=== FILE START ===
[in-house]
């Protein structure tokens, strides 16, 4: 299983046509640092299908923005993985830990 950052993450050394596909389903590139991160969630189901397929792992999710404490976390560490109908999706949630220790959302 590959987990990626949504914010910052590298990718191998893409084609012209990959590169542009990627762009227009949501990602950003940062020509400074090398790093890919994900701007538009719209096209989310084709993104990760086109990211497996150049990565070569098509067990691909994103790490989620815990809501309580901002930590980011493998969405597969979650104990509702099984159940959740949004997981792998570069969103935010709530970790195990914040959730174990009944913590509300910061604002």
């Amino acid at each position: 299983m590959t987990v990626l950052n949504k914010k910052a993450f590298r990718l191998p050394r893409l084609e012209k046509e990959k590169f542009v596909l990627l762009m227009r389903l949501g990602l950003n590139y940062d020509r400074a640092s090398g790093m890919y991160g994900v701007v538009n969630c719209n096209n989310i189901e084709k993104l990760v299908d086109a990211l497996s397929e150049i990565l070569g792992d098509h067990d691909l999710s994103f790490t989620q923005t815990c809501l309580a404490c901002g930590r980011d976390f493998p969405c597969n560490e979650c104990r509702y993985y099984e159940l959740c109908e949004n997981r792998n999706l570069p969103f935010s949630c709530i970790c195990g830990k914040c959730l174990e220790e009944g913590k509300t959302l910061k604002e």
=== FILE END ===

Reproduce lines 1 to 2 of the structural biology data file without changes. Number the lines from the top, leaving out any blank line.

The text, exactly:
[in-house]
């Protein structure tokens, strides 16, 4: 299983046509640092299908923005993985830990 950052993450050394596909389903590139991160969630189901397929792992999710404490976390560490109908999706949630220790959302 590959987990990626949504914010910052590298990718191998893409084609012209990959590169542009990627762009227009949501990602950003940062020509400074090398790093890919994900701007538009719209096209989310084709993104990760086109990211497996150049990565070569098509067990691909994103790490989620815990809501309580901002930590980011493998969405597969979650104990509702099984159940959740949004997981792998570069969103935010709530970790195990914040959730174990009944913590509300910061604002």